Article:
For most Canadians, their home is their most important investment. It’s where your family spends a lot of time, so keeping it healthy, well tended and safe is important. A regular schedule of seasonal maintenance and repairs can help you protect your investment by putting a stop to the most common and costly problems before they occur..

CLICK HERE for information on maintaining your home.

Renovating Your Home

Planning is the key to a successful renovation. To help you plan your renovation project, CMHC has information and easy-to-understand tips that can help you assess your requirements and learn the key questions before you get started.

CLICK HERE for information on how to successfully renovate your home.

Are you buying a home for the first time?  Do you need CMHC backing?  Let us guide you through the whole process … it’s easier when you know how!    Call me now (Justin Blacklock)  and we can get started right away!  604-736-1855



Find Your Perfect Home

Sunday, July 21st, 2013

Your perfect home is “out there” somewhere! After you have been pre-qualified for a mortgage, you will know how much you are comfortably able to spend on a mortgage payment (including all applicable fees, taxes, etc.). Even if you don’t think it’s possible to find your ideal home on your current budget, you can take a first step in that direction.

 The first step after pre-qualification is to make a list of all the features you want/need in a home. These should include number and size of rooms, type of home (detached, town home, condominium, etc.) and nearby community amenities. Then divide your list by what is non-negotiable and what are “nice to have” features. Your real estate broker will be better able to better serve you by knowing not only your home price range, but also the features that are important to you.

Some options to consider: Purchase a home that meets most of your “must haves” and plan to set aside savings each month toward a remodeling fund. If you love the family room and bedroom sizes but want to update or remodel your kitchen, you can move in now and begin getting estimates for your dream kitchen.

 Another option is to buy a home that is slightly less than the maximum you can afford now. It may not qualify as your dream home, but you will be accumulating equity in your house and after several years, you’ll have additional funds available to finance another home that does offer everything you hope for in a home!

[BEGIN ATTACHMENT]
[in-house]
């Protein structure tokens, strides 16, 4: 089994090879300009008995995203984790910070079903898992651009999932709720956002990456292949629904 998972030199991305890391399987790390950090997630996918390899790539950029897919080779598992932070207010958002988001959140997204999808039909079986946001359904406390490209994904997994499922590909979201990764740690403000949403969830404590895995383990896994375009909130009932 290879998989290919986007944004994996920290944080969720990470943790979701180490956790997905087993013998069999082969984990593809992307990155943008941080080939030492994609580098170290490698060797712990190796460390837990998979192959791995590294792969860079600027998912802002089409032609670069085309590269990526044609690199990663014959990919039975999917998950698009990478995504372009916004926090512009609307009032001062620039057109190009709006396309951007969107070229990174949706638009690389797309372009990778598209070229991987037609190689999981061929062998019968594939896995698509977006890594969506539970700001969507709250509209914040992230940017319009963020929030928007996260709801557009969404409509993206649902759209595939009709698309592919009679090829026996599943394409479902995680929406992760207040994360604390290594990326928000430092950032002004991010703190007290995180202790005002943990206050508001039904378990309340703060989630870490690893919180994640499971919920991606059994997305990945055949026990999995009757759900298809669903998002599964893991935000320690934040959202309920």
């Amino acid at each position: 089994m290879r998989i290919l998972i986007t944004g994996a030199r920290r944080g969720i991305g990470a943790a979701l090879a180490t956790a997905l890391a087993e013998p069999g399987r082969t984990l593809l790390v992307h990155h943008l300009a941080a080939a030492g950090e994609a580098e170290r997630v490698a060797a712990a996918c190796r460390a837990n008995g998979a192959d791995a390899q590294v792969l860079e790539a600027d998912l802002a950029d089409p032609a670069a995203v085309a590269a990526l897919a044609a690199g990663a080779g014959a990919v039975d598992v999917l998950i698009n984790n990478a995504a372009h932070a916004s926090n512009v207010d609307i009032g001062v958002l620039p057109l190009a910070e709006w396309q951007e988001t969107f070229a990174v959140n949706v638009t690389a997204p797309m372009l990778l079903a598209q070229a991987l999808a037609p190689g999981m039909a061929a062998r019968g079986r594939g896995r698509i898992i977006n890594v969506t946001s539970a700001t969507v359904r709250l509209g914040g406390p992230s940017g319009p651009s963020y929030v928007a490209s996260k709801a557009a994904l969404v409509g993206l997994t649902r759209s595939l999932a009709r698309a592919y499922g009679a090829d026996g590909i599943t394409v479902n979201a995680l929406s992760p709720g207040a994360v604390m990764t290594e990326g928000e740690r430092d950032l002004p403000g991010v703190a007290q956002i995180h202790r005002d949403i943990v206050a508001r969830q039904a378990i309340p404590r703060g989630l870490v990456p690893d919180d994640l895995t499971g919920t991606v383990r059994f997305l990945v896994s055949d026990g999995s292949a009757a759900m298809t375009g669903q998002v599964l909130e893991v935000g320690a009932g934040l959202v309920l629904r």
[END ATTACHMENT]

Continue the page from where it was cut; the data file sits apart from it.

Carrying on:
If you have any questions about buying a home talk to us, and we’ll walk you through the decision making process.   Call Justin at  604-736-1855.

Common Reasons Your Mortgage May Be Declined

Sunday, June 9th, 2013

 There are numerous reasons your mortgage may be declined. Some of them are more obvious than others. The home that you plan to purchase will be collateral for your mortgage loan. If the home you want to buy doesn’t appraise for the amount you hope to borrow, the bank will decline your mortgage application.

Your credit rating could be lower than the lending institution guidelines allow for a mortgage loan. If you have late payments on credit cards, have defaulted on loans in the past or even if you have several credit cards with high balances, you may be denied a mortgage loan. Another possible reason for your mortgage being declined is that you are asking to borrow more than you can afford to repay.

All mortgage brokers use standard guidelines for determining whether or not you are a good credit risk. Each loan type and lending institution has specific criteria and/or requirements. In other words there are rules that must be followed when determining not only whether or not you are likely to make your mortgage payments on time, but also whether or not the institution feels you can reasonably afford to repay your loan.

You must provide all documentation needed for the type of loan you are seeking. Historical proof of income, evidence of other sufficient financial resources a credit score above a certain number and other criteria will vary from loan to loan. If you fail to let us know about retirement funds or other financial assets, for example, we won’t have a full picture of your financial resources. The more we know, the better we are able to represent your best interests.